Symptoms due to effusion: Dyspnoea, chest pain that may be pleuritic, cough, shoulder pain, lethargy

Symptoms depending on the underlying cause: Weight loss, haemoptysis, fever, night sweats, swollen legs/abdomen

The following points should be specifically covered when taking a history from a patient with a pleural effusion:

  • History of heart, liver or renal disease
  • History of malignancy (however remote)
  • History of chest disease, especially recent pneumonia
  • History of pancreatic disease
  • History of connective disease such as rheumatoid arthritis
  • Previous cardiac surgery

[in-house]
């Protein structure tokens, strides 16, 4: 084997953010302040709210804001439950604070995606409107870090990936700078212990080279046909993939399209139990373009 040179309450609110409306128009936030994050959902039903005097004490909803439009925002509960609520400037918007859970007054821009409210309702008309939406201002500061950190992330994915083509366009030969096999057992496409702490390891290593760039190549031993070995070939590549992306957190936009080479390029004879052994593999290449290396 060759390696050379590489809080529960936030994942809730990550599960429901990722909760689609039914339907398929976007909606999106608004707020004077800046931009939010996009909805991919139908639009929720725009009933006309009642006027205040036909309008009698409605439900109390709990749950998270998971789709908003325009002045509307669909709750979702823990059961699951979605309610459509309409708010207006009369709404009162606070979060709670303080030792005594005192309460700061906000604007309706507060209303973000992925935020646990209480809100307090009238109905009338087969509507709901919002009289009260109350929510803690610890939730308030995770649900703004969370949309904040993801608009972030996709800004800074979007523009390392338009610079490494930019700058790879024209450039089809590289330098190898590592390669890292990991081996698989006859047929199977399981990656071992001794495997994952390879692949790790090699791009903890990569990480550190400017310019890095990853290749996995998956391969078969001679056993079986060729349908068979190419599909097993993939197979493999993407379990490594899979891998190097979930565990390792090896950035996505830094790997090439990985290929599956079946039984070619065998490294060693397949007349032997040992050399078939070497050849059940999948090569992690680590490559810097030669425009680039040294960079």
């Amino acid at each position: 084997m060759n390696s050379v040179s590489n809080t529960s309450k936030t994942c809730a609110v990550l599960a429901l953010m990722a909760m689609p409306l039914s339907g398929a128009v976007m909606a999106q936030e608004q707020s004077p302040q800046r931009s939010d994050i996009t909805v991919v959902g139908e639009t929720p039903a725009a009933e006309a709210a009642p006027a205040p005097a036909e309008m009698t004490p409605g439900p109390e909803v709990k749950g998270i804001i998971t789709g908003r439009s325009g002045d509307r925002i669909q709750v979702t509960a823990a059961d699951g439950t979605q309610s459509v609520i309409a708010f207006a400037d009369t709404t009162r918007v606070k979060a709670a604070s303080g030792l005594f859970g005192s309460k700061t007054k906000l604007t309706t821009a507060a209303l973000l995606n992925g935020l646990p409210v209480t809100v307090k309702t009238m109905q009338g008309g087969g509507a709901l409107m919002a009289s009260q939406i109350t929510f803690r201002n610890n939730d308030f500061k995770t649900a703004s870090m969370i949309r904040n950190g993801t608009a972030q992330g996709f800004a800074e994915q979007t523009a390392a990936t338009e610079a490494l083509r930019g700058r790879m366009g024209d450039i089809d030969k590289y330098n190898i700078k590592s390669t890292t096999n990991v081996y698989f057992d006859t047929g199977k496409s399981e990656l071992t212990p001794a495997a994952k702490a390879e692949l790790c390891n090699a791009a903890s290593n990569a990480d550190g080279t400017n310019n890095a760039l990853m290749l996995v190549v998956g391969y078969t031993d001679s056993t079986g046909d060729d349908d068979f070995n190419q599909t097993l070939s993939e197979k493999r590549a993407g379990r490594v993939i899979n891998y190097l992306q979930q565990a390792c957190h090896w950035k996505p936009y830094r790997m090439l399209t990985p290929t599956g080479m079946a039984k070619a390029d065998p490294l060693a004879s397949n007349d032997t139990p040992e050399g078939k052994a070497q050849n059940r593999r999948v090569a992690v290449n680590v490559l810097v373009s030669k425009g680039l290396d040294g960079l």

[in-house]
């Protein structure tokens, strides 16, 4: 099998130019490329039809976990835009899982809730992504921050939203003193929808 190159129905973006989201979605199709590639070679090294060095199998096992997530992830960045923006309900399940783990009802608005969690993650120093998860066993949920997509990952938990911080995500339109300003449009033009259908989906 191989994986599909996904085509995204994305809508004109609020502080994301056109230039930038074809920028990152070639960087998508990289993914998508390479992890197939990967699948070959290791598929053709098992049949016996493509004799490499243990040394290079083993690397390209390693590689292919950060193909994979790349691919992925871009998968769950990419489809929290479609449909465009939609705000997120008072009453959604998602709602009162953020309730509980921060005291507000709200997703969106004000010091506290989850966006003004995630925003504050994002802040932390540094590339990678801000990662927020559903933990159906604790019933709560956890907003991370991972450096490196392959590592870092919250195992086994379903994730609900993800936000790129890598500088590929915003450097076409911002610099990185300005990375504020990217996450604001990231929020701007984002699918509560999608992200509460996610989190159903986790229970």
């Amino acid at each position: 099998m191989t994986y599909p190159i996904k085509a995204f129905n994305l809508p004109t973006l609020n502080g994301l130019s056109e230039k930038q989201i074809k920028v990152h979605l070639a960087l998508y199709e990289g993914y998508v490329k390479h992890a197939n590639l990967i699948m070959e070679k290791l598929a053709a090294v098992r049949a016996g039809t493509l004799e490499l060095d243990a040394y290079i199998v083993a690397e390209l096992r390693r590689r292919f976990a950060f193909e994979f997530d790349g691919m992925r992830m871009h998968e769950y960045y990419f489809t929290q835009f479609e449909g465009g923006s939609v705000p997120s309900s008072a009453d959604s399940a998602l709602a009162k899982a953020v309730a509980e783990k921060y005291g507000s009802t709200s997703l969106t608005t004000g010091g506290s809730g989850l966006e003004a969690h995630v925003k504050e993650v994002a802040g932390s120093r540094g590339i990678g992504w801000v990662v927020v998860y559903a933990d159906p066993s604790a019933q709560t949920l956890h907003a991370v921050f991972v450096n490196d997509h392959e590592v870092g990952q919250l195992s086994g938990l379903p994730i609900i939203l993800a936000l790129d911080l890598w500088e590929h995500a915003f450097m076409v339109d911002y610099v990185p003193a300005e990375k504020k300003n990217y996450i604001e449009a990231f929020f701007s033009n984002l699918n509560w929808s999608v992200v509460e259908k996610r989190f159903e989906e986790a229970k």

• Smoking history
  • Occupational history, especially any previous asbestos exposure
  • Previous tuberberculosis exposure and HIV status
  • Risk factors for venous thrombo-embolism
  • Recent trauma, especially if anticoagulated (suggesting haemothorax)
  • Accurate drug history

An accurate drug history is important, as certain drugs are known to sometimes cause pleural effusions. Some of the more common include:

  • Phenytoin
  • Methotrexate
  • Amiodarone
  • Nitrofurantoin
  • Beta-blockers

Further information may be found here.

Equally, a recent reduction in diuretics may precipitate fluid accumulation that leads to an effusion.